China Applauds Return of NBA, Urges It to ‘Undertake Lobbying’ for China in U.S.

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China’s state-run Global Times on Sunday touted the participation of the U.S. National Basketball Association (NBA) at China’s first International Consumer Products Expo, scheduled for May 7-10 in the city of Haikou. The Chinese paper suggested the NBA should “undertake a certain amount of lobbying within the U.S.” on Beijing’s behalf to repay its hosts for their generosity.

The Global Times said the event will give the NBA an opportunity to repair its relationship with the Chinese Communist Party (CCP) after Houston Rockets manager Daryl Morey expressed support for the Hong Kong democracy movement in 2019.

China’s state-run CCTV stopped carrying Houston Rockets games after Morey’s comments, the Chinese Basketball Association suspended cooperation with the team, and Chinese e-commerce giants blocked users from searching for Rockets merchandise. Morey stepped down as Rockets general manager in October 2020, prompting CCTV to warn that other American sports teams that “hurt the feelings of the Chinese people will have to pay a price” as well.

The Global Times quoted NBA players and officials sending clear signals they will do whatever it takes to avoid antagonizing the CCP and jeopardizing their Chinese income stream:

Yao Ming, president of the Chinese Basketball Association and NBA hall-of-famer, said on Saturday that communication is the key to resolving misunderstandings and biases.

“I think communication is the only way,” Yao said on Saturday in an event commemorating the 50th anniversary of the ping-pong diplomacy that ultimately saw the Cold War-era rivalry thaw. Yao believed misunderstanding is simply natural as people live in different countries and regions. “But where it exists, it calls for us to have more platforms to communicate to break through misunderstandings.”

Adam Silver, commissioner of the NBA, also expressed similar expectations of relations between the league and its millions of fans in China, calling for deeper understanding. 

“My personal feeling is when I look at the mission of the NBA, which is to improve people’s lives through basketball, I think continuing to operate in China is completely consistent with our mission,” Silver said in an interview with NBC earlier in April. 

The Global Times obsessively compared these offers of cooperation from the NBA to “ping-pong diplomacy,” the ostensible thawing of U.S.-China relations in the 1970s through table tennis championships. The Chinese government sponsored a ceremony to commemorate ping-pong diplomacy and recommend it as a model for restoring relations between Washington and Beijing today.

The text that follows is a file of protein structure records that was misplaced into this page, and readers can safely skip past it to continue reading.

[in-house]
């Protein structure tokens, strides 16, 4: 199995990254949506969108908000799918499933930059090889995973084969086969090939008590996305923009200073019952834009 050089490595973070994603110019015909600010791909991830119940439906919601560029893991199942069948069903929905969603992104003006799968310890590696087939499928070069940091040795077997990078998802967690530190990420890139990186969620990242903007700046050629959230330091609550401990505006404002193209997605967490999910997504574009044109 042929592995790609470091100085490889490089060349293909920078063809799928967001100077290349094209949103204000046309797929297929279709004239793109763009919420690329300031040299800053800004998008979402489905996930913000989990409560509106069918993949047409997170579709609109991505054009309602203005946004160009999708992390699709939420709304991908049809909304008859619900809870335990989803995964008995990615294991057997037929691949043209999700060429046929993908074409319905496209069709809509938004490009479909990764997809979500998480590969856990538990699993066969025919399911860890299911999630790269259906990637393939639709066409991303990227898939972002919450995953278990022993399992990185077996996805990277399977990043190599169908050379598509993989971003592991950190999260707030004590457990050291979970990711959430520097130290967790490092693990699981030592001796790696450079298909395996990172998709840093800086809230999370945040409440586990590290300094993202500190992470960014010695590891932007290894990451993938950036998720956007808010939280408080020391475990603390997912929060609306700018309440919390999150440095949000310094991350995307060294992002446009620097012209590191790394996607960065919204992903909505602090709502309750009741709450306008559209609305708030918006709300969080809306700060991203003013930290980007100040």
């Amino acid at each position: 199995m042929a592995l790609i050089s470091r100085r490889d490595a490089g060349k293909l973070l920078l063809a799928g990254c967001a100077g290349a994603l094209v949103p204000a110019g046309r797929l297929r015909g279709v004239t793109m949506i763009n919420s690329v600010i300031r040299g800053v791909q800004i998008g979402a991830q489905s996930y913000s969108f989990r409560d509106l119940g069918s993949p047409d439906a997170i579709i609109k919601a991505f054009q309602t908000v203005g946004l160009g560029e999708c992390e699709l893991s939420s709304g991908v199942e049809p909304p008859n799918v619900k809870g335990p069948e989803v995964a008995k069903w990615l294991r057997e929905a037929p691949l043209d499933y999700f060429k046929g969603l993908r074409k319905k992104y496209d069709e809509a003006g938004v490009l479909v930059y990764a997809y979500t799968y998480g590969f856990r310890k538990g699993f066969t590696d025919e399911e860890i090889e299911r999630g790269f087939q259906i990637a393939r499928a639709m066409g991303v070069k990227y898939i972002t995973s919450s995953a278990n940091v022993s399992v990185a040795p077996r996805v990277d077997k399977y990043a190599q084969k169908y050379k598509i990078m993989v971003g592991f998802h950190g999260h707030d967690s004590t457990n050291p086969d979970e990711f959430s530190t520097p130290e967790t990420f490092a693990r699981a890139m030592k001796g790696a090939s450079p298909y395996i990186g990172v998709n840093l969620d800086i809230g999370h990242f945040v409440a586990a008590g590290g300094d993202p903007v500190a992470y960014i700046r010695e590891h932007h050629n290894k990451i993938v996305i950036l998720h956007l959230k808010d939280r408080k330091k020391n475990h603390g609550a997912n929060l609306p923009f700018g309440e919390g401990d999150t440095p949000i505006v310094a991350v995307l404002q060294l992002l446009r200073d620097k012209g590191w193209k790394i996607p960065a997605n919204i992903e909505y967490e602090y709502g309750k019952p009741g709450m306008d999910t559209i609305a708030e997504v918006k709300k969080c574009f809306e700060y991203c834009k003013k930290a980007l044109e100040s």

Silver said in an April 8 radio interview that the NBA has a “complicated” relationship with China.

“Ultimately we’re an export business. We export American basketball to China, and I would say what comes with it is American culture as well, and that, you know, my personal feeling is when I look at the mission of the NBA, which is to improve people’s lives through basketball, I think continuing to operate in China is completely consistent with our mission,” Silver told SiriusXM host and Duke basketball coach Mike Krzyzweski.

Silver persisted in believing basketball exports were a form of “soft power” that might someday liberalize authoritarian China.

“I also think frankly, the future of the world depends on these two superpowers, the U.S. and China figuring out a way to work with each other. It doesn’t mean we don’t speak up about what we see are, you know, things in China that are inconsistent with our values, you know, and that we don’t continue to support players’ ability to speak out on things that are important to them,” Silver added.

The triumphant Global Times editorial on Sunday suggests the CCP is not worried about the NBA exerting any “soft power,” or speaking up about China’s human rights abuses and creating any more “misunderstandings” that might threaten the NBA’s ability to export its very lucrative product to China’s politically controlled markets.

On the contrary, the Global Times expects the NBA to become an obedient lobbyist for Beijing’s interests if it wants to keep doing business in China.

“Compared with the previous ice-breaker of ping-pong games, the current chapter of China-U.S. sports diplomacy may ‘reheat cool water.’ However, it is not a unilateral effort, and the NBA should undertake a certain amount of lobbying within the U.S.,” the CCP paper demanded, implying that CCTV will not allow NBA games to air in China if there are any more acts of defiance such as Daryl Morey’s. At least one such event did occur — NBA player Rudy Gobert condemning China’s genocide of the Uyghur people of Xinjiang in October — but received little attention in the West and went entirely unreported in China.


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